What to Journal - Bulletin Graffiti and Worship Experience

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I always scribble notes on my bulletin - not just sermon notes, but thoughts about what I see, word art doodles, or  just drawing a line around significant words from the liturgy or a hymn. The bulletin usually gets tucked into my Bible if the rest of the day is busy. I have to be honest -- these "bulletin bites" often get tossed in the trash when too many pages stuffed-in-and-sticking-out signal that a cleaning out is needed! But when I’m moved by words or an experience that I don’t want to forget, returning to reflect and re-organize my notes & “take-always” creates an enjoyable devotion time and marks a step in my faith journey.

 Zion Lutheran Church, Kalamazoo, Michigan -- 150 years old!

Zion Lutheran Church, Kalamazoo, Michigan -- 150 years old!

I recently attended a church that was celebrating their 150th anniversary - the planned celebration and service was a visual delight, starting with the magnificent sunrise. Members had thoughtfully created a special "booklet bulletin" for worship that day, with lots of story and explanation about what and why they were celebrating.

 The "story" they offered for ALL worshipers drew me in and included me in the excitement of this day -- the detail was witness to the love of these people for their church.

The "story" they offered for ALL worshipers drew me in and included me in the excitement of this day -- the detail was witness to the love of these people for their church.

 Behind the order of service, were pages that showed me that their theme was personal -- not just words, but a reminder of what they were DOING.

Behind the order of service, were pages that showed me that their theme was personal -- not just words, but a reminder of what they were DOING.

 Words expressing the heart of early church planners were included and connected me to their faith and forethought as I came to worship: architectural lines designed to sweep thoughts of worshipers upward as they view the stained glass window, with rich symbolism of the Old & New Covenants - the Lamb of God centered as the center of their faith. Certainly something to remember!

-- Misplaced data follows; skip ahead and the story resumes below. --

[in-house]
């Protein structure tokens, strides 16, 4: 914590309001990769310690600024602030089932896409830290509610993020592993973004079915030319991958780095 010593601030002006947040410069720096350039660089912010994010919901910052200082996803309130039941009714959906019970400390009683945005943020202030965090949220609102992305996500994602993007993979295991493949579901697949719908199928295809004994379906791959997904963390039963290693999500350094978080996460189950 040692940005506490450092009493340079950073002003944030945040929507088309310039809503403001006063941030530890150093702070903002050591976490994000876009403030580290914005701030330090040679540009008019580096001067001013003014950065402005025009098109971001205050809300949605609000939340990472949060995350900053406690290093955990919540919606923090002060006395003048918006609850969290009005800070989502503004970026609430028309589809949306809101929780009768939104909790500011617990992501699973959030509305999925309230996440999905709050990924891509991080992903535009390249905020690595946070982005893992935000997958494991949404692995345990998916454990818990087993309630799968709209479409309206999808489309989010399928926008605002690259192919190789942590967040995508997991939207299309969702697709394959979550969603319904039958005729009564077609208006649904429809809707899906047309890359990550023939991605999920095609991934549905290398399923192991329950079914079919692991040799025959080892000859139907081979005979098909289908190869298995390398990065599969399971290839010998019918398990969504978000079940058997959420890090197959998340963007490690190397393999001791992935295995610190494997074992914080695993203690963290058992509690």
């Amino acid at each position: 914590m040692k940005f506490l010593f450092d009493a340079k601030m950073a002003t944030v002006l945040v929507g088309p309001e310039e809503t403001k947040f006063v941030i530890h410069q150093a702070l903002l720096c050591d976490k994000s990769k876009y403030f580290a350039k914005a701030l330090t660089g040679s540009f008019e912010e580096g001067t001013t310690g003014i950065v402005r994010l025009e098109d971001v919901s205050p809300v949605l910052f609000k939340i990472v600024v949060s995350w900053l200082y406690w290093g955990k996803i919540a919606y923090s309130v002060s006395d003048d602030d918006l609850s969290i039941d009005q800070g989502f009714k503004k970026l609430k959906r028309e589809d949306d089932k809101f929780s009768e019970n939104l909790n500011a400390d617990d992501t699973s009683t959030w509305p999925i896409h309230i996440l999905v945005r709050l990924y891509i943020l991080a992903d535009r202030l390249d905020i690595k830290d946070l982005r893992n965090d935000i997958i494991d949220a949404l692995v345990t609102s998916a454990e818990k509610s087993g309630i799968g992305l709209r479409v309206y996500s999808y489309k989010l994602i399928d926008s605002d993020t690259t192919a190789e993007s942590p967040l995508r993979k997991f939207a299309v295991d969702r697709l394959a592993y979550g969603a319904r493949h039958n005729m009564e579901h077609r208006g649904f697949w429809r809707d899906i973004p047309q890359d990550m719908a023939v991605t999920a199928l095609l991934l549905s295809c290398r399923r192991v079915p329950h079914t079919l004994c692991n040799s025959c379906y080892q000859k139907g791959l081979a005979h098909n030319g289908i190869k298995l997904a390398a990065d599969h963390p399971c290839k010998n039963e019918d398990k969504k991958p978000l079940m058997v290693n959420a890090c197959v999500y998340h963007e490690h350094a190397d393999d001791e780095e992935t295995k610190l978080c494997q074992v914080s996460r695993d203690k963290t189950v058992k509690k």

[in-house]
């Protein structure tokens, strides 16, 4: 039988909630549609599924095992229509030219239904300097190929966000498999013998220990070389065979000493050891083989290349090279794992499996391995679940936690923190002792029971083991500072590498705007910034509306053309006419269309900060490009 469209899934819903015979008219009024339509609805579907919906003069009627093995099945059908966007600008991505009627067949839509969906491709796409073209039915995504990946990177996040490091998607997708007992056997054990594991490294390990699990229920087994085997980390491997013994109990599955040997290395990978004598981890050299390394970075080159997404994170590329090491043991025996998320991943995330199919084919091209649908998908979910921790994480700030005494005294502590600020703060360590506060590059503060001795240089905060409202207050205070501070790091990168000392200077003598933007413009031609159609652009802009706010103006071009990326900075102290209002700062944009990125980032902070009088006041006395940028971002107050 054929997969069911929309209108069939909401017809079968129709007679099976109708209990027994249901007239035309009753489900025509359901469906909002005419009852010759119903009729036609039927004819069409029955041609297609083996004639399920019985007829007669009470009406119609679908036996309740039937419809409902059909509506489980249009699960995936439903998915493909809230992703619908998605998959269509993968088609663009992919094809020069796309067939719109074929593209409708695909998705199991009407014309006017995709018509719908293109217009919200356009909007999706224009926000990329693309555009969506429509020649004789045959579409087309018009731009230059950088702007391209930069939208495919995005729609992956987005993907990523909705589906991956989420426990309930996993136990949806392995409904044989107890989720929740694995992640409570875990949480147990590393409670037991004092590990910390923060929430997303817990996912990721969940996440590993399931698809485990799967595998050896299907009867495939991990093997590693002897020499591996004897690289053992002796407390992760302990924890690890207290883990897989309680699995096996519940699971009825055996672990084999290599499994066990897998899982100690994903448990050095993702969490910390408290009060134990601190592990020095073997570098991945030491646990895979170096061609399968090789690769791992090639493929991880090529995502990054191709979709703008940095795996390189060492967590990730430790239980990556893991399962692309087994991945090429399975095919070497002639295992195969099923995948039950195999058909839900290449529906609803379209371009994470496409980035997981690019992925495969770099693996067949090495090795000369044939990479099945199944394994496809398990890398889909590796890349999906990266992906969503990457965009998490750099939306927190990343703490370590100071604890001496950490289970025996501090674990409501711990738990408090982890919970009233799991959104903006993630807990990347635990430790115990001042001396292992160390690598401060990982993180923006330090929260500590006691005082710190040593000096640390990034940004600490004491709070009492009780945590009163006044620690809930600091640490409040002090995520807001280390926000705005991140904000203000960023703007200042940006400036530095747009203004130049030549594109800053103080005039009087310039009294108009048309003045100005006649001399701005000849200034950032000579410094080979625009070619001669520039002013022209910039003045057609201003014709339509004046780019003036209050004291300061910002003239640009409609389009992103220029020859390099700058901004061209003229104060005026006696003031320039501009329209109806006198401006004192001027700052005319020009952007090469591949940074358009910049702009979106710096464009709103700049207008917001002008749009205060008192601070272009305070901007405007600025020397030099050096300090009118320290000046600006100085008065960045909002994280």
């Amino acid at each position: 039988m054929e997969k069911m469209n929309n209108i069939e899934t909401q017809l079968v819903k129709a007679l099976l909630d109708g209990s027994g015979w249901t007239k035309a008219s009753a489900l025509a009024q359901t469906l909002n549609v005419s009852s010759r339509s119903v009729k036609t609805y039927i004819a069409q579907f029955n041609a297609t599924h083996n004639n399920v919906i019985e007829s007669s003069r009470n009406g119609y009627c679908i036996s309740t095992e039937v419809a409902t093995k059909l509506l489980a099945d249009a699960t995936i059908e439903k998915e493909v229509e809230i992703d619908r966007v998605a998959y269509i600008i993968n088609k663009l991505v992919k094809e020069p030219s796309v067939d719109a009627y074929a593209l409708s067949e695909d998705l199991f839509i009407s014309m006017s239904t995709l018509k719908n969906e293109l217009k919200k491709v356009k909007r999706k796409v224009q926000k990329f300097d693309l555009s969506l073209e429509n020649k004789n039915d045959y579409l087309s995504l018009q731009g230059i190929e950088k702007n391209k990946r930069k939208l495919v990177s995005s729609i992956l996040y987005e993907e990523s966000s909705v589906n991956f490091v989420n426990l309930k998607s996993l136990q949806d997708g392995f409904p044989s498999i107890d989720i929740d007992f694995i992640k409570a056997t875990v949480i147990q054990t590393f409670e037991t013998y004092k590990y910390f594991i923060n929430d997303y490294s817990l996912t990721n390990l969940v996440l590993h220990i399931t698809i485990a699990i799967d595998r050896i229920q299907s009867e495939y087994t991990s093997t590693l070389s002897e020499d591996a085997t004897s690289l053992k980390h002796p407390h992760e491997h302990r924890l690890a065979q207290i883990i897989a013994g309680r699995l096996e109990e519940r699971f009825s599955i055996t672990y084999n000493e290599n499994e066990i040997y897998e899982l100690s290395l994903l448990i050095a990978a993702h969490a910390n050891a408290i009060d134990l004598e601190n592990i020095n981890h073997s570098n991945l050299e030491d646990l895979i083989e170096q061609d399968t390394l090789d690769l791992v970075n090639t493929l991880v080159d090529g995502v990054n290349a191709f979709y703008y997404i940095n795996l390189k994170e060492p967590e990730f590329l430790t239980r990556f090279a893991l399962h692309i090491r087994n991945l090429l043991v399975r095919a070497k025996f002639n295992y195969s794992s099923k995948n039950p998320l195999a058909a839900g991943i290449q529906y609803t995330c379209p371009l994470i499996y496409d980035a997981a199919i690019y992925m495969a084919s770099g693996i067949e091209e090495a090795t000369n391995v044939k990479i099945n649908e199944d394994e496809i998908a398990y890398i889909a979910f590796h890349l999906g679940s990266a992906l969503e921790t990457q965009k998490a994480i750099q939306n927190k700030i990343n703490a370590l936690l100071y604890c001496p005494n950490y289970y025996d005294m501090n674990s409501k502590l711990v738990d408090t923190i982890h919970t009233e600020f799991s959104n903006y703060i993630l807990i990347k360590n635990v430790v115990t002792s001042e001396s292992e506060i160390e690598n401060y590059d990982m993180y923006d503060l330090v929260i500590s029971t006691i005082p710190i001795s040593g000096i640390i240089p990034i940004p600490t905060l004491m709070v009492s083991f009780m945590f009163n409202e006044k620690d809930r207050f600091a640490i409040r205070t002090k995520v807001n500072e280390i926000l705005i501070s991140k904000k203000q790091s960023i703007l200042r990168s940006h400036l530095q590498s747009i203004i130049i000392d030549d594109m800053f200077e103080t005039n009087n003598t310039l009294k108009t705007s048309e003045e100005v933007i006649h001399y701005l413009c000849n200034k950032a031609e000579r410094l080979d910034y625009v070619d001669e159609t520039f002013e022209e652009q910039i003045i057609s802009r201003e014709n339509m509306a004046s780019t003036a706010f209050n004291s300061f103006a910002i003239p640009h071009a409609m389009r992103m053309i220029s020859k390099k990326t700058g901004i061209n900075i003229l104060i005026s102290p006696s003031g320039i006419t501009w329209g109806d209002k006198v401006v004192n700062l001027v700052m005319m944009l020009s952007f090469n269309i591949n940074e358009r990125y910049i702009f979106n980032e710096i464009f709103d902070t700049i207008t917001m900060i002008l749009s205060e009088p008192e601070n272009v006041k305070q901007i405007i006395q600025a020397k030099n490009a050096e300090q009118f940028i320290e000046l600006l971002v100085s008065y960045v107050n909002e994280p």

Words expressing the heart of early church planners were included and connected me to their faith and forethought as I came to worship: architectural lines designed to sweep thoughts of worshipers upward as they view the stained glass window, with rich symbolism of the Old & New Covenants - the Lamb of God centered as the center of their faith. Certainly something to remember!

This visual inclusion made me want to capture this worship experience, learn from their looking back, and be able to share this with others - so I held onto the booklet. It sat on my kitchen counter until I found time to journal. A journaling Bible can be the place for these memories of faith and worship, to mark a tiny space in time where God encourages you in your walk with Him.

 I was "caught doodling" by my new friend Phil, who was taking pictures after the service (possibly to tell the story for the next 150 years?!)

I was "caught doodling" by my new friend Phil, who was taking pictures after the service (possibly to tell the story for the next 150 years?!)

I traced the doodle from my bulletin right onto my Bible page and copied a photo of the beautiful window from the booklet to add as well (didn't want to forget that!) To finish the page, I added personal words of thanks to God for the beauty of the worship space, and a "take-away" at the top which was inspired by the theme words. These "R words" - remember, reflect, reconfirm, renew, rejoice - really caught my attention as they mirror some of the same ideas behind the visual faith theme words of read, reflect, respond - to reach out. I included the date and a note about my husband's uncle, Dr. Paul Maier, who had been called to this church to begin a student ministry at nearby Western Michigan University. It's important to pass down details about the legacy of faith in your family.

 Thought-provoking words circled during a prayer within the liturgy were joined with God's Word from the theme verse in Hebrews 12:22 to create a prayer in the margin.

Thought-provoking words circled during a prayer within the liturgy were joined with God's Word from the theme verse in Hebrews 12:22 to create a prayer in the margin.

You can see that the margin might be a place to record the visual blessings of a worship place, the sharing of fellowship within a church family, and words of liturgy and song, as well as God's Word. And as you move through multiple steps of journaling - from "bulletin graffiti", to reflecting on the worship experience, to penciling in the page, to re-writing with pen, and then finally tracing over with colored pencil - you are creating a space of time for the Word to soak into your heart.....so that you remember. And most importantly, so that you can share.                                        -- Pat Maier

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